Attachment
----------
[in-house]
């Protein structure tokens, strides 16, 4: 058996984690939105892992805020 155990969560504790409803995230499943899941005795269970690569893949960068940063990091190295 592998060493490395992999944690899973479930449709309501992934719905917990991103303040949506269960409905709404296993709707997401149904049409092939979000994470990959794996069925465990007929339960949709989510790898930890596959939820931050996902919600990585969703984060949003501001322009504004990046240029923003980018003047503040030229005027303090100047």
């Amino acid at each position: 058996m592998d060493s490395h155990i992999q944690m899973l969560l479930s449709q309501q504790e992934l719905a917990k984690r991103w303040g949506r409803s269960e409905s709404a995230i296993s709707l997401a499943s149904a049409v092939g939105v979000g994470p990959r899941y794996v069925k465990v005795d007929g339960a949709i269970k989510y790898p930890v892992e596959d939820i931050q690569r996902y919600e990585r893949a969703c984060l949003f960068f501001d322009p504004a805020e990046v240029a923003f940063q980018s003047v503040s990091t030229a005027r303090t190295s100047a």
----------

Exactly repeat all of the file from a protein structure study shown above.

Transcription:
[in-house]
């Protein structure tokens, strides 16, 4: 058996984690939105892992805020 155990969560504790409803995230499943899941005795269970690569893949960068940063990091190295 592998060493490395992999944690899973479930449709309501992934719905917990991103303040949506269960409905709404296993709707997401149904049409092939979000994470990959794996069925465990007929339960949709989510790898930890596959939820931050996902919600990585969703984060949003501001322009504004990046240029923003980018003047503040030229005027303090100047």
């Amino acid at each position: 058996m592998d060493s490395h155990i992999q944690m899973l969560l479930s449709q309501q504790e992934l719905a917990k984690r991103w303040g949506r409803s269960e409905s709404a995230i296993s709707l997401a499943s149904a049409v092939g939105v979000g994470p990959r899941y794996v069925k465990v005795d007929g339960a949709i269970k989510y790898p930890v892992e596959d939820i931050q690569r996902y919600e990585r893949a969703c984060l949003f960068f501001d322009p504004a805020e990046v240029a923003f940063q980018s003047v503040s990091t030229a005027r303090t190295s100047a």